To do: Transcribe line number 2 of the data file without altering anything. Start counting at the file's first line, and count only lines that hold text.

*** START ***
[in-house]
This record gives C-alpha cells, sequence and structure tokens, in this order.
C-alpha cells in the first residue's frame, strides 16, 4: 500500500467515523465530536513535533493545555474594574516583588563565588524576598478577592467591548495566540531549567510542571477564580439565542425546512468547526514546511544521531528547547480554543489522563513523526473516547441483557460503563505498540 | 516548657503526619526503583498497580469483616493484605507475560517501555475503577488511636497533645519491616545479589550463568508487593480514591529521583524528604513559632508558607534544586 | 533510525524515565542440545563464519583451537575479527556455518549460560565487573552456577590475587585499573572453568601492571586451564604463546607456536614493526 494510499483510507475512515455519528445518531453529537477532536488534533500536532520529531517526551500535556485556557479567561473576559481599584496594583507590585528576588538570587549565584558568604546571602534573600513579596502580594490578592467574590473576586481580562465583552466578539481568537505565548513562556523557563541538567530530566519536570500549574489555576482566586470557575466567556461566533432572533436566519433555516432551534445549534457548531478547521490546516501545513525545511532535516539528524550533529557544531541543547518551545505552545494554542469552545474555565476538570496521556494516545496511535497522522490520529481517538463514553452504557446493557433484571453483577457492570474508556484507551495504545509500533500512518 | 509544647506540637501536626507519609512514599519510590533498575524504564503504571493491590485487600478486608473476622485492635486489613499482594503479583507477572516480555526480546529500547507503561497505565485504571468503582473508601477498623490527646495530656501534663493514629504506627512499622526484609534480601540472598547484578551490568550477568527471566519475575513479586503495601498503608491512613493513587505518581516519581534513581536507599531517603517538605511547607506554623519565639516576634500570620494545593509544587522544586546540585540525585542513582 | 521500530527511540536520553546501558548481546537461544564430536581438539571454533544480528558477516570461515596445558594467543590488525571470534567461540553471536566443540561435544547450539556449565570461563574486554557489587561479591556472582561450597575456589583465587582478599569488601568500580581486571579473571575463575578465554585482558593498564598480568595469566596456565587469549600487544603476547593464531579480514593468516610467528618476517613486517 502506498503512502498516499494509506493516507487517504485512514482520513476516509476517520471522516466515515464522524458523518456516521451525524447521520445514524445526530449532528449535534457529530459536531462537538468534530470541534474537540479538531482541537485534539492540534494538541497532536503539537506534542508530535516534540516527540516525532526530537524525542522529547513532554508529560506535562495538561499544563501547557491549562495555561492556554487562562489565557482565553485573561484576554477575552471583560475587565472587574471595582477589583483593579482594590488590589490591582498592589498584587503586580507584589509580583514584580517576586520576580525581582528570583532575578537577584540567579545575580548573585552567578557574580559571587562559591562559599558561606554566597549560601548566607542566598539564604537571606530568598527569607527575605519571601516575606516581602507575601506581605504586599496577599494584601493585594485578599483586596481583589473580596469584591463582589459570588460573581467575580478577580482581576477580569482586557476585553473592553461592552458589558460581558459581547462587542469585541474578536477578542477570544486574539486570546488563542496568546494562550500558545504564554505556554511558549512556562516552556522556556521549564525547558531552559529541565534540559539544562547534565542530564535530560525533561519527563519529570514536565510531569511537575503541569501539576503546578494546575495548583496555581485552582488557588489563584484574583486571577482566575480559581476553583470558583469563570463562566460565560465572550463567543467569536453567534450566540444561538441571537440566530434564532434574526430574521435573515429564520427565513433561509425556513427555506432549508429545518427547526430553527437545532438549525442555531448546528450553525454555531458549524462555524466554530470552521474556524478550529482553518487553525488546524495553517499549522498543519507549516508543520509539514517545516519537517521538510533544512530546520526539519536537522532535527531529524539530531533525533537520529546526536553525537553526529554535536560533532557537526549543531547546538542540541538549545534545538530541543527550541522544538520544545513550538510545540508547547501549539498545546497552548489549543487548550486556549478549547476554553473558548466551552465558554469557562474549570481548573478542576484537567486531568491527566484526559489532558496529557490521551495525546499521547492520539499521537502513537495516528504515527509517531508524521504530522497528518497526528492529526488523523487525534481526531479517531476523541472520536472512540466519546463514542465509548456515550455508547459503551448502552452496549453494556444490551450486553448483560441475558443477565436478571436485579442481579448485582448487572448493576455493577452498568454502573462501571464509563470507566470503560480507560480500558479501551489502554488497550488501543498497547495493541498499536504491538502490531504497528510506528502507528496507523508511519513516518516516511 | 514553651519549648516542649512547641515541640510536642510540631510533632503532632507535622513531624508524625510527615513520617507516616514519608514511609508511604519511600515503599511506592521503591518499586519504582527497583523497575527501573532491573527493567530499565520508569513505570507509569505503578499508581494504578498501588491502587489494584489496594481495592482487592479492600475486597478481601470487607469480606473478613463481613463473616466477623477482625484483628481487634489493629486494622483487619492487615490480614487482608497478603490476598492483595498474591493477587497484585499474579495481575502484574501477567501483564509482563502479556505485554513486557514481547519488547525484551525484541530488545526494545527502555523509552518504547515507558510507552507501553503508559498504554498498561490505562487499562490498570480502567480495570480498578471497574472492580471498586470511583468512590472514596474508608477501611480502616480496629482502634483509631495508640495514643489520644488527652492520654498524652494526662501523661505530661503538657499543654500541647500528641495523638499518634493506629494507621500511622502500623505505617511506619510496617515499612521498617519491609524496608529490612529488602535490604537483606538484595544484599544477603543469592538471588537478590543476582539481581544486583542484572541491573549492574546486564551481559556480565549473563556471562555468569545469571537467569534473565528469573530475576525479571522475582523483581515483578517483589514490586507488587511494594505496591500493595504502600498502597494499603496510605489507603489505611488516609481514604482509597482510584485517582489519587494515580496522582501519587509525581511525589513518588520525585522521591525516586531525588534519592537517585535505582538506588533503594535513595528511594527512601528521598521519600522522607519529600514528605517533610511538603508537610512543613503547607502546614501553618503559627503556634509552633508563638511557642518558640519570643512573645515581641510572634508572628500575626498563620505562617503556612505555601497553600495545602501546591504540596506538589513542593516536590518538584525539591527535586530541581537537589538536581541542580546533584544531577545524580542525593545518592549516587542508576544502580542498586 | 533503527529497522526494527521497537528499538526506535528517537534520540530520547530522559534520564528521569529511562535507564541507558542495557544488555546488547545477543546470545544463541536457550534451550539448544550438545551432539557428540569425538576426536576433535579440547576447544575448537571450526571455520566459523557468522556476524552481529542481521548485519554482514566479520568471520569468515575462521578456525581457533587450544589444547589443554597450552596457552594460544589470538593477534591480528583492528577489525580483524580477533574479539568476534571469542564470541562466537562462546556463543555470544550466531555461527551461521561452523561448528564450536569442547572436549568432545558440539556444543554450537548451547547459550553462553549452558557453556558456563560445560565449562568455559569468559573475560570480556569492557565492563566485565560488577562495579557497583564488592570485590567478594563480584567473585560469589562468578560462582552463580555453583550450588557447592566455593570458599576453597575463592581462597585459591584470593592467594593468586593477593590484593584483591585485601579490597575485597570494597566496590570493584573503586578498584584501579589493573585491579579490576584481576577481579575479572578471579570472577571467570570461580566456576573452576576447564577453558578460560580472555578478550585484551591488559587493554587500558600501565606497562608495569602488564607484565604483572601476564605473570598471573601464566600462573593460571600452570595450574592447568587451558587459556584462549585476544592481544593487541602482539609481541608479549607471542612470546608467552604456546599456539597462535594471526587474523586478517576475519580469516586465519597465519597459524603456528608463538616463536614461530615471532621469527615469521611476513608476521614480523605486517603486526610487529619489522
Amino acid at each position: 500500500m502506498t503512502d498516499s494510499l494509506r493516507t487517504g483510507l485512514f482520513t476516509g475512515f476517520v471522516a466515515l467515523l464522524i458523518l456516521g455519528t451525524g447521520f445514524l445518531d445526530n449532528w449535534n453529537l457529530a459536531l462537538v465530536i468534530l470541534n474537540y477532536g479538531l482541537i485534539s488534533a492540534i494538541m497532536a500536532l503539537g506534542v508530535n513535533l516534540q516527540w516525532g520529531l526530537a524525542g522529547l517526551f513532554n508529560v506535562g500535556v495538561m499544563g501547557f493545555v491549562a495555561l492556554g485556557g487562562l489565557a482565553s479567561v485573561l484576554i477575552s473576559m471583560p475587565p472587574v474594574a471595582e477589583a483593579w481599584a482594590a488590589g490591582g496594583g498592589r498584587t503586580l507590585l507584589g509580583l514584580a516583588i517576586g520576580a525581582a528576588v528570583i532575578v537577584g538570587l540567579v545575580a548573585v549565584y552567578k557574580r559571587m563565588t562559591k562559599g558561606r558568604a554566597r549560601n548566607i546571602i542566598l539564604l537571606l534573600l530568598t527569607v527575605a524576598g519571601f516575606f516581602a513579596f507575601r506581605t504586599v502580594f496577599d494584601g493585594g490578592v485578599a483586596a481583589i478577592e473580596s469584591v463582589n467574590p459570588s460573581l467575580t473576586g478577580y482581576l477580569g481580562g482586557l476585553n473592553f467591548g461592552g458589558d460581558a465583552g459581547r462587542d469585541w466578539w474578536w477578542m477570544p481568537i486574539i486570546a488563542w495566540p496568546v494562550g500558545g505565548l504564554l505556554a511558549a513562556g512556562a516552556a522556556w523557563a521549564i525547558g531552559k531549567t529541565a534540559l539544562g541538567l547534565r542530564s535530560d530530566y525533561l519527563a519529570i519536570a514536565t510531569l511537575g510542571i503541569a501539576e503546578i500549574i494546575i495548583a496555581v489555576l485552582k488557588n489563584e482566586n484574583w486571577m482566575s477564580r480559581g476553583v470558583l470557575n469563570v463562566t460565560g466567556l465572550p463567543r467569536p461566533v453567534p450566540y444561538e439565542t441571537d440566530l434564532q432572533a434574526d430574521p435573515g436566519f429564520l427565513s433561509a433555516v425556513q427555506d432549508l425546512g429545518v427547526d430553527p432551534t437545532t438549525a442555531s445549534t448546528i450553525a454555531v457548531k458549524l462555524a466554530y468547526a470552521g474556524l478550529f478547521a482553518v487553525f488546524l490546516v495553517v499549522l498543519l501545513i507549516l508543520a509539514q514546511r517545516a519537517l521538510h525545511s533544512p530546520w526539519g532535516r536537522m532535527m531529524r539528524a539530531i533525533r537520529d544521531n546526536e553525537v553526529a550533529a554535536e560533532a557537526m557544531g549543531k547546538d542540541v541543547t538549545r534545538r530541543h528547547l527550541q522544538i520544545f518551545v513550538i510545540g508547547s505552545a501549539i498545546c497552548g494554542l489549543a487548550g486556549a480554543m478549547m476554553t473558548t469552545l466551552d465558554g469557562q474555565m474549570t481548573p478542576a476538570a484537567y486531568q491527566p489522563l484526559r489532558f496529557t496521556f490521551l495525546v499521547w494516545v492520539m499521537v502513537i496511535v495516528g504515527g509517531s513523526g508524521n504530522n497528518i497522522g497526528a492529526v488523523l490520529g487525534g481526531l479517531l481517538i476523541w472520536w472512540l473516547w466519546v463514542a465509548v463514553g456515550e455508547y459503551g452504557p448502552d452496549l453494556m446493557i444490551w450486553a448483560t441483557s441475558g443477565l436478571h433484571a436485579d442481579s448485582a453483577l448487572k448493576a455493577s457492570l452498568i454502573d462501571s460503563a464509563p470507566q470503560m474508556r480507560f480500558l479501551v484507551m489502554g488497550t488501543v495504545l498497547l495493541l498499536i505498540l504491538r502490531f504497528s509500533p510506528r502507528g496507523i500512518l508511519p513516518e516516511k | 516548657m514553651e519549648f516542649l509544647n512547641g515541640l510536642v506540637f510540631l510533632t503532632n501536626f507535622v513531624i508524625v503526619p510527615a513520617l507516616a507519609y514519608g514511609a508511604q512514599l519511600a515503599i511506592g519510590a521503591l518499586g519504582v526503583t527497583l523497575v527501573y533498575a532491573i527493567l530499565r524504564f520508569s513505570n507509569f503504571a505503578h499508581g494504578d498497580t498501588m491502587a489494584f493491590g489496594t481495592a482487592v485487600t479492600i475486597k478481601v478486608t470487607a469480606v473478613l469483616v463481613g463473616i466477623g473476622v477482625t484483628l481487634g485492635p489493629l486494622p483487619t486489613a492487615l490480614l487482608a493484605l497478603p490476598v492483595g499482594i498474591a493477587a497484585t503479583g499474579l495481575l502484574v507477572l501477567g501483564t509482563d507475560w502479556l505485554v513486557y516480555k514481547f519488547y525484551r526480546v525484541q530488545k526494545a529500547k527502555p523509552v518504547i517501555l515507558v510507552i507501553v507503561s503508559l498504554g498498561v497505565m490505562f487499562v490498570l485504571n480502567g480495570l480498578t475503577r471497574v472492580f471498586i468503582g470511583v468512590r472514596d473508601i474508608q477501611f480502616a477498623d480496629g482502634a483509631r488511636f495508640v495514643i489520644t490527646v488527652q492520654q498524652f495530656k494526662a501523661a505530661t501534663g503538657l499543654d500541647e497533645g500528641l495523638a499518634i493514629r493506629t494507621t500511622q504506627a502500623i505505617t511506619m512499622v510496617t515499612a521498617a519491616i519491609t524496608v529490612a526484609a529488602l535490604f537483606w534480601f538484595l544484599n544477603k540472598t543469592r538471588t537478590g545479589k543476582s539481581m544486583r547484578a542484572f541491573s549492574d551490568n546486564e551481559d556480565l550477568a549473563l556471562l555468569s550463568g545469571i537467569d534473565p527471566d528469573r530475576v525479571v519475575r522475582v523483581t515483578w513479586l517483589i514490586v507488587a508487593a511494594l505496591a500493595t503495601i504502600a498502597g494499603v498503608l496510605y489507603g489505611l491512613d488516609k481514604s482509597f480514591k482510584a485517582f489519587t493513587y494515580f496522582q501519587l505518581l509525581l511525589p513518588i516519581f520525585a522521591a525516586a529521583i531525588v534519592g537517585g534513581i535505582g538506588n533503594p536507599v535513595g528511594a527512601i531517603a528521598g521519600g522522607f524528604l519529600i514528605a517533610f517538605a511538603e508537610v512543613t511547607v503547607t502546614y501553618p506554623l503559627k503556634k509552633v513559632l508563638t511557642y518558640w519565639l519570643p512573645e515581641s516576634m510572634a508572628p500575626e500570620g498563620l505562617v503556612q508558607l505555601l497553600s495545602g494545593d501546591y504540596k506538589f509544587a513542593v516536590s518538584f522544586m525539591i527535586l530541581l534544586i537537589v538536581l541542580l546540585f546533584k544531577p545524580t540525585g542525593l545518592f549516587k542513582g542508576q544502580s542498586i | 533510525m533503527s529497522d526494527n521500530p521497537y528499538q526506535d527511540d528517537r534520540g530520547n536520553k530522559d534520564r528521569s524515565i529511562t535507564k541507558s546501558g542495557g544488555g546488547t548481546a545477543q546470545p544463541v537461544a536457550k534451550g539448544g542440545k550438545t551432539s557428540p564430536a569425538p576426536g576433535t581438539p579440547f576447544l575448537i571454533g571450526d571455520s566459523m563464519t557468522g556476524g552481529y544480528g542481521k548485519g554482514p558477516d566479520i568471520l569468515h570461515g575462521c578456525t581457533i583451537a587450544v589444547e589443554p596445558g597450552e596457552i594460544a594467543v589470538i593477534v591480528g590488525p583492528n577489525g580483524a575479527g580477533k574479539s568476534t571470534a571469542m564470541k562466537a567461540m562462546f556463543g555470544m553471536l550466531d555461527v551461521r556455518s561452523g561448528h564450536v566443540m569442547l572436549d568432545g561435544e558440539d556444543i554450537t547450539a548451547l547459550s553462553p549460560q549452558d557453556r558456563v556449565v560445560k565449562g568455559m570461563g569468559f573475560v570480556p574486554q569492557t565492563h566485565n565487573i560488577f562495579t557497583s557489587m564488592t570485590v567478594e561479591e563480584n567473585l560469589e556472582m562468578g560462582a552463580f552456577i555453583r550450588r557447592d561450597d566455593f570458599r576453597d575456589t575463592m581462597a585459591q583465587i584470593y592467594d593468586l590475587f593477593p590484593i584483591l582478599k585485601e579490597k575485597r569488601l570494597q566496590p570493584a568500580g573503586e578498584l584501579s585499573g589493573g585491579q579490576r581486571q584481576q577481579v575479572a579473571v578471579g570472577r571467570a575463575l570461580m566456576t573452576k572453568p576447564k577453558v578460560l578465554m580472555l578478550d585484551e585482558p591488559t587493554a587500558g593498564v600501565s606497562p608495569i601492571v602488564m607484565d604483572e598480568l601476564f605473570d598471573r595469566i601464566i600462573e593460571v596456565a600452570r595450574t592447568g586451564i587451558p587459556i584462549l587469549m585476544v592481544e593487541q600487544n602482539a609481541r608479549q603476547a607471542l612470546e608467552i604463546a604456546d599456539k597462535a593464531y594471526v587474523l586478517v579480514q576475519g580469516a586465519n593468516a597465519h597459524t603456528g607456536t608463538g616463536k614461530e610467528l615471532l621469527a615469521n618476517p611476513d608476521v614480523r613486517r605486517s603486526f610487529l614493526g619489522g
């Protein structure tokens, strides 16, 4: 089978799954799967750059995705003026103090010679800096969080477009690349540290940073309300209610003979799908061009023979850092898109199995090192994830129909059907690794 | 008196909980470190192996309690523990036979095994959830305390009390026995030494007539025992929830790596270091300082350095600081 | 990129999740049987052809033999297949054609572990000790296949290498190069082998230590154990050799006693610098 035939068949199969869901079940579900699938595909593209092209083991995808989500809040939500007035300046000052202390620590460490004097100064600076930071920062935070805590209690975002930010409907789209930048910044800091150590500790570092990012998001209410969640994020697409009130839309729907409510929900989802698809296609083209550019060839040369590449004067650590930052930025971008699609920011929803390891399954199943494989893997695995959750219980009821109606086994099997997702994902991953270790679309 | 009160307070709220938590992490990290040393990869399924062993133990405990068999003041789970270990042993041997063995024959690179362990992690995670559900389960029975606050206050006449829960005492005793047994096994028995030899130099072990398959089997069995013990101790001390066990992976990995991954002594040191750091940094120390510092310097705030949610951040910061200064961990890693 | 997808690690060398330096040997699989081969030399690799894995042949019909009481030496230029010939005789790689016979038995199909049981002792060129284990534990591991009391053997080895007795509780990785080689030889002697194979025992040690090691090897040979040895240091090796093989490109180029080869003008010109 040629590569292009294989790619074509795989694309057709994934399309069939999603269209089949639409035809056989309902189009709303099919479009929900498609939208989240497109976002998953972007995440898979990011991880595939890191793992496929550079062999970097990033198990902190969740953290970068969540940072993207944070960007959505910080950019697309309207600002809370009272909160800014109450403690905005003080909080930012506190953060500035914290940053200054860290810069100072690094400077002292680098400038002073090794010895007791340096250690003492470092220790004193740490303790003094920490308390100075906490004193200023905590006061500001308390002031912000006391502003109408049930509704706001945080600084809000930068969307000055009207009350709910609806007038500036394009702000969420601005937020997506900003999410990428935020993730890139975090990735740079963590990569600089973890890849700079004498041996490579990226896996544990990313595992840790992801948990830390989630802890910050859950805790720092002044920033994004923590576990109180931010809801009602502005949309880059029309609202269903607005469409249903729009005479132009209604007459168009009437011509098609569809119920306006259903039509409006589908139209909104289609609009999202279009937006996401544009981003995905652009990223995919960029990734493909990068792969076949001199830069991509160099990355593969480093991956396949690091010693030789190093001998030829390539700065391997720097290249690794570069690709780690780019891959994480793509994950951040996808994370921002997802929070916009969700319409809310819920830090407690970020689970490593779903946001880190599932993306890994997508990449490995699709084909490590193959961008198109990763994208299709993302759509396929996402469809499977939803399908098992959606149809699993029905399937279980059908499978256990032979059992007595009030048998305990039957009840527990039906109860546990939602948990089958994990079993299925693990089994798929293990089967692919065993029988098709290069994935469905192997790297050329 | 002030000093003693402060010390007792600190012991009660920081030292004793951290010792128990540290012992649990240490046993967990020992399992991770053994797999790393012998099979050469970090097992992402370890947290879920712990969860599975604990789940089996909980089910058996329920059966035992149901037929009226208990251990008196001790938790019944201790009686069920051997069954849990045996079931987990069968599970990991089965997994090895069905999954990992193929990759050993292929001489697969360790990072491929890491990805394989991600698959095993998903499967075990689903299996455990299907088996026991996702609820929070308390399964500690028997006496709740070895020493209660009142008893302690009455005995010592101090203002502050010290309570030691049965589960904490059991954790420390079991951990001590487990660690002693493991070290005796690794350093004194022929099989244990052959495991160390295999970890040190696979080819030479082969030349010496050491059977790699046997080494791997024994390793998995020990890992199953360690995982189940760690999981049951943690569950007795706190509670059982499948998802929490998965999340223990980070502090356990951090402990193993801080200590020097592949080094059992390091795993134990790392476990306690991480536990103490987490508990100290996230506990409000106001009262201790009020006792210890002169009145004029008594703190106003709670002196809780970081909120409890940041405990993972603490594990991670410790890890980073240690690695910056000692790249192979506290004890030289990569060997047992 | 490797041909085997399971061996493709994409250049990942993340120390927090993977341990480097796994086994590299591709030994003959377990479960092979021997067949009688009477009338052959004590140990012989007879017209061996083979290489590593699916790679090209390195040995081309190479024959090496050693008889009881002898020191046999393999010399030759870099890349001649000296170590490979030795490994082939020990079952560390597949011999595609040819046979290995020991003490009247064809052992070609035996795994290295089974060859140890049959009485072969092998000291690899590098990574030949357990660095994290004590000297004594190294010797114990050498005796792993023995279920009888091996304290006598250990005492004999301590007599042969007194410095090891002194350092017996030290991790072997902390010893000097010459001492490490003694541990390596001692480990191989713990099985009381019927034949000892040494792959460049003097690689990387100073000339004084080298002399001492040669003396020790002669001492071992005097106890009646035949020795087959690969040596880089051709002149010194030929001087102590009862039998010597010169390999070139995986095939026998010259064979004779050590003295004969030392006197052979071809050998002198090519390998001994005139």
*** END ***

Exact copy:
This record gives C-alpha cells, sequence and structure tokens, in this order.